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Over the past year, a quiet change has taken place in the way wireless telephone calls to 9-1-1 are handled in Roseville.  In the past, all wireless callers who dialed 9-1-1 were connected to the California Highway Patrol. CHP dispatchers screened the calls, determined the location of the emergency and then, if necessary, transferred the calls to the appropriate local public safety dispatch center.

Today, most wireless callers in Roseville who dial 9-1-1 are connected directly to a Roseville public safety dispatcher.  This means that most unnecessary transfers are eliminated, and wireless callers in Roseville receive faster police, fire and emergency medical response.

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The change began in the latter part of 2006, when Roseville’s older 9-1-1 system was replaced with a new wireless-ready 9-1-1 system. The new call handling system, manufactured by Positron Public Safety Systems, captures the current address or current geo-coordinates from wireless telephones, and displays that information to the dispatcher.

Individual wireless companies have a crucial role in the conversion. Every company must upgrade their equipment to transmit their customers’ current address or precise location to 9-1-1 dispatchers.  That way,  emergency responders can find wireless callers, even if the callers are unable to tell the dispatchers exactly where they are. Wireless companies with the required technology in place were scheduled to switch their Roseville-area cell sites, to route wireless calls “hitting” those cell sites directly to Roseville’s 911 center.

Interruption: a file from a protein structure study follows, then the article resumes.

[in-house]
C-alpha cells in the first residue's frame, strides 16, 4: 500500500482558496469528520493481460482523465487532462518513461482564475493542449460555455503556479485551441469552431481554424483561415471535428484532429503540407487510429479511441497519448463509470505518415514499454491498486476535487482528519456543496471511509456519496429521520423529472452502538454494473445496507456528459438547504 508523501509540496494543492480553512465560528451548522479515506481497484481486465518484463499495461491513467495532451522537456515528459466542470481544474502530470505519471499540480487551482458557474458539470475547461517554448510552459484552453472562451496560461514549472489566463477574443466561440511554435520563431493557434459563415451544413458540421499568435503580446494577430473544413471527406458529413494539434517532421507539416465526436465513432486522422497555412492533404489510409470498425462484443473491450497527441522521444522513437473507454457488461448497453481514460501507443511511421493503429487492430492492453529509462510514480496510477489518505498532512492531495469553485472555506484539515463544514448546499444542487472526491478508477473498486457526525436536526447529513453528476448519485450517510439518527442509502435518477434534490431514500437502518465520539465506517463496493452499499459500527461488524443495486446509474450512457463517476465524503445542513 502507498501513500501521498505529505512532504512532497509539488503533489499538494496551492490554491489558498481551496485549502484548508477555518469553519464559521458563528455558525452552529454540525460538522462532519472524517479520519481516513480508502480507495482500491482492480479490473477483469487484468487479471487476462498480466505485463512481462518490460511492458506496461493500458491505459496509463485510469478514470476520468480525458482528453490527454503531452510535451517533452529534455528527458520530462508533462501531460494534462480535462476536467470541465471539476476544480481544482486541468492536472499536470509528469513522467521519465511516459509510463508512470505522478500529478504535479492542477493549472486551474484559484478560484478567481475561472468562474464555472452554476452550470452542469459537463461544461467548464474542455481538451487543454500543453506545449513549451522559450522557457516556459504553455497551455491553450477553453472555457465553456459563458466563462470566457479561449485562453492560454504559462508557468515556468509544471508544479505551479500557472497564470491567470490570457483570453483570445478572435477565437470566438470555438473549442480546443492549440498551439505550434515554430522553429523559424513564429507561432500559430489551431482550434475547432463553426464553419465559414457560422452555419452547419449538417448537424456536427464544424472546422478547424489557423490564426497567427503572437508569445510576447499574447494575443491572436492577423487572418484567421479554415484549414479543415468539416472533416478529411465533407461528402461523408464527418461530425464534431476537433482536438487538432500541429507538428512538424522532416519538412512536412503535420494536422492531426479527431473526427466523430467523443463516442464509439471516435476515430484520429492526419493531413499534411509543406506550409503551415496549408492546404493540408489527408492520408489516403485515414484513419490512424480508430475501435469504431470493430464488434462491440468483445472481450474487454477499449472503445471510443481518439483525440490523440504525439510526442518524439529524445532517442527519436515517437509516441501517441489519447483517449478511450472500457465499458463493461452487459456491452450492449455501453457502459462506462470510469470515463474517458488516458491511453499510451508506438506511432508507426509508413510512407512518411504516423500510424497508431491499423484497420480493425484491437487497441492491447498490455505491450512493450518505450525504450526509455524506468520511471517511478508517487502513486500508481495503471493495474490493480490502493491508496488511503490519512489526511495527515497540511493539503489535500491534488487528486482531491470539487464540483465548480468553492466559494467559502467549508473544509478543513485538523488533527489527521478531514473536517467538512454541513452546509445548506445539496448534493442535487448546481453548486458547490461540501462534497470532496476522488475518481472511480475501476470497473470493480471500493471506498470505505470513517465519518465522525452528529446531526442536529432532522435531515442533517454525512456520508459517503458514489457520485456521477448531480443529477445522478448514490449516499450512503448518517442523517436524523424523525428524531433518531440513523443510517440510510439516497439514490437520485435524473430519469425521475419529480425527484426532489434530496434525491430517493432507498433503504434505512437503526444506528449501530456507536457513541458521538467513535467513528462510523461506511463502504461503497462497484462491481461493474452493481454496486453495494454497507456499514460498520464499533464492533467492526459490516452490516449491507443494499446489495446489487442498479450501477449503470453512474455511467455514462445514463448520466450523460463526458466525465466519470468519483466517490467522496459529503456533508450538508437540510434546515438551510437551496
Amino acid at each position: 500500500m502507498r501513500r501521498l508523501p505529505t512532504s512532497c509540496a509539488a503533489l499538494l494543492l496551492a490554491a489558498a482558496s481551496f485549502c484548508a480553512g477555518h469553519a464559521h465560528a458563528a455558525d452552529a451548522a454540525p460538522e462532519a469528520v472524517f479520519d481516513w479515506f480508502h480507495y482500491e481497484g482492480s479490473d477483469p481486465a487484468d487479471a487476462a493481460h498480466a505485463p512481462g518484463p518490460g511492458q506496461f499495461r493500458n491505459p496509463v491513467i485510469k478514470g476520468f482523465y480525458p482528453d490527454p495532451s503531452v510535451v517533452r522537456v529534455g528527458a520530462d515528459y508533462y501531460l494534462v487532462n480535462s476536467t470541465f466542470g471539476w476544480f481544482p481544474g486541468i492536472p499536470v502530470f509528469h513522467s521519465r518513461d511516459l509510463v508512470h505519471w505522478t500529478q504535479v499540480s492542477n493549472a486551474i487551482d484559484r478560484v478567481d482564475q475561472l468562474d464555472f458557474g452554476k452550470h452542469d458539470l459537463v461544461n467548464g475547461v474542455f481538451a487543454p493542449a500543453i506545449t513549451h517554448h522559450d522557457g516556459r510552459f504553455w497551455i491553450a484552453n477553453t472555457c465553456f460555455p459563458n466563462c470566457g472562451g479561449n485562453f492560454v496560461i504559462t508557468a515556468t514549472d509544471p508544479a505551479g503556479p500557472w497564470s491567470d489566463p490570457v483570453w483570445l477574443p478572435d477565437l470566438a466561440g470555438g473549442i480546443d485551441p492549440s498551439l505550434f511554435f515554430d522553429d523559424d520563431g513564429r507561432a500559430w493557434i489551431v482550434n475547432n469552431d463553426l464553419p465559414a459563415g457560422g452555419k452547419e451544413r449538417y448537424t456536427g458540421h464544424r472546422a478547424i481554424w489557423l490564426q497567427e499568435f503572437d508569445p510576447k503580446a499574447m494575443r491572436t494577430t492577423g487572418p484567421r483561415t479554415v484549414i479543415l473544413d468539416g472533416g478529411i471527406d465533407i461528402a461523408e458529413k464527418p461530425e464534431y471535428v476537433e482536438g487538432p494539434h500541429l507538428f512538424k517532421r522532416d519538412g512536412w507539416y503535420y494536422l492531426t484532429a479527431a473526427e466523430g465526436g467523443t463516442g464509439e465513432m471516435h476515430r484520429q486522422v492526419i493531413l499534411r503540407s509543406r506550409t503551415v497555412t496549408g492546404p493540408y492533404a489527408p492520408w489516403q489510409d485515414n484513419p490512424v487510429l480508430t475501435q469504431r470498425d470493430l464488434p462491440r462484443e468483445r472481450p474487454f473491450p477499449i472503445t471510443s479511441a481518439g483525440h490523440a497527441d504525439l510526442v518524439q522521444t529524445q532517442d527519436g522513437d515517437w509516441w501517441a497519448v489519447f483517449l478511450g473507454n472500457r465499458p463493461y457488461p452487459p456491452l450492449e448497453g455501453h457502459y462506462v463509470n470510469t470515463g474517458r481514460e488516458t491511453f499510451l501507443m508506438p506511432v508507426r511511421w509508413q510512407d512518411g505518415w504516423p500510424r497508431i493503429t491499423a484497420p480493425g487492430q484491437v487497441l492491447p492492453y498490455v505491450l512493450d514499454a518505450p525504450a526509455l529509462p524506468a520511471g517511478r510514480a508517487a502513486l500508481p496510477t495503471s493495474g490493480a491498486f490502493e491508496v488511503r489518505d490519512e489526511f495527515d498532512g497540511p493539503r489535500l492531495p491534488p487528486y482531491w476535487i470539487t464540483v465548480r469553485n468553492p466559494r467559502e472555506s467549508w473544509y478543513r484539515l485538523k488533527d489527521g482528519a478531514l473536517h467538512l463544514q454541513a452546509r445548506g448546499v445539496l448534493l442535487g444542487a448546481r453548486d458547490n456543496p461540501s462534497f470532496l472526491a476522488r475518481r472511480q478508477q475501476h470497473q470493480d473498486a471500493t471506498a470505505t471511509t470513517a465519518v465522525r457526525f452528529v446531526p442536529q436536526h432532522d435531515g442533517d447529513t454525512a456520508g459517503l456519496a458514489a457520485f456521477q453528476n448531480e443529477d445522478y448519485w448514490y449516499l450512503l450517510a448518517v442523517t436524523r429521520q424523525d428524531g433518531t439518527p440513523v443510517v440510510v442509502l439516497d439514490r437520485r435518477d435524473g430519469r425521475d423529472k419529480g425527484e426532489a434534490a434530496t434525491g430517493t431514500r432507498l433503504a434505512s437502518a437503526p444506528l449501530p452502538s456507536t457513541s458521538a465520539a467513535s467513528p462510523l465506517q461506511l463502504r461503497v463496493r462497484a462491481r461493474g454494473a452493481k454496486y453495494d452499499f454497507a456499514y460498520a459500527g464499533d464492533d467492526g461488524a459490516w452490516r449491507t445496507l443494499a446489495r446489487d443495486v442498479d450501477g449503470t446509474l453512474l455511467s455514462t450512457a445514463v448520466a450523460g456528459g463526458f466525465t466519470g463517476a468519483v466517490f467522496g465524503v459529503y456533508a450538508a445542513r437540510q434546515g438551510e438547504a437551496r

A phased approach was used, both to ensure that the technology was working correctly, and also to assess the impact of the additional call volume on Roseville’s dispatchers.

Rosevile Police Support Commander Teresa Murray explained, “Wireless 9-1-1 doesn’t increase the number of actual emergencies in the city, but it does increase the number of 9-1-1 calls coming into our dispatch center. When we have a major traffic collision or a structure fire, our dispatchers answer many more calls from wireless telephone callers, all reporting the same incident.   Our dispatchers also answer many more “hang-up” or “accidental” wireless 9-1-1 calls now. We wanted to assess the impact as each wireless company was directly connected.  We wanted to ensure that our dispatchers could handle the additional call volume without excessive hold times or other degradation of service to our customers.”

Verizon was the first “911-ready” wireless company to make the switch in Roseville, in January 2007.  That switch resulted in a 21 percent increase in 911 calls coming into Roseville’s center. Nextel’s Roseville-area sites were switched in August, Metro-PCS in October, and AT&T in December.  Surewest will switch their Roseville sites over at the end of February, 2008.

This means that customers of those wireless companies no longer need to call Roseville’s seven-digit emergency number for a direct connection.  They can just call 9-1-1 to report an emergency in Roseville, and they will be connected directly to a Roseville dispatcher.

The bottom line:

If you are a subscriber to any of the following wireless companies, and are reporting an emergency anywhere in Roseville, just dial 9-1-1 and you will be directly connected to Roseville dispatchers:

AT&T (formerly Cingular)
After March 1: Surewest
If you have any other wireless company, you may (1) call 9-1-1, and CHP dispatchers will transfer you to Roseville or another jurisdiction, or (2)for a direct connection to dispatchers in Roseville, call Roseville’s seven-digit emergency line, (916)786-6444.

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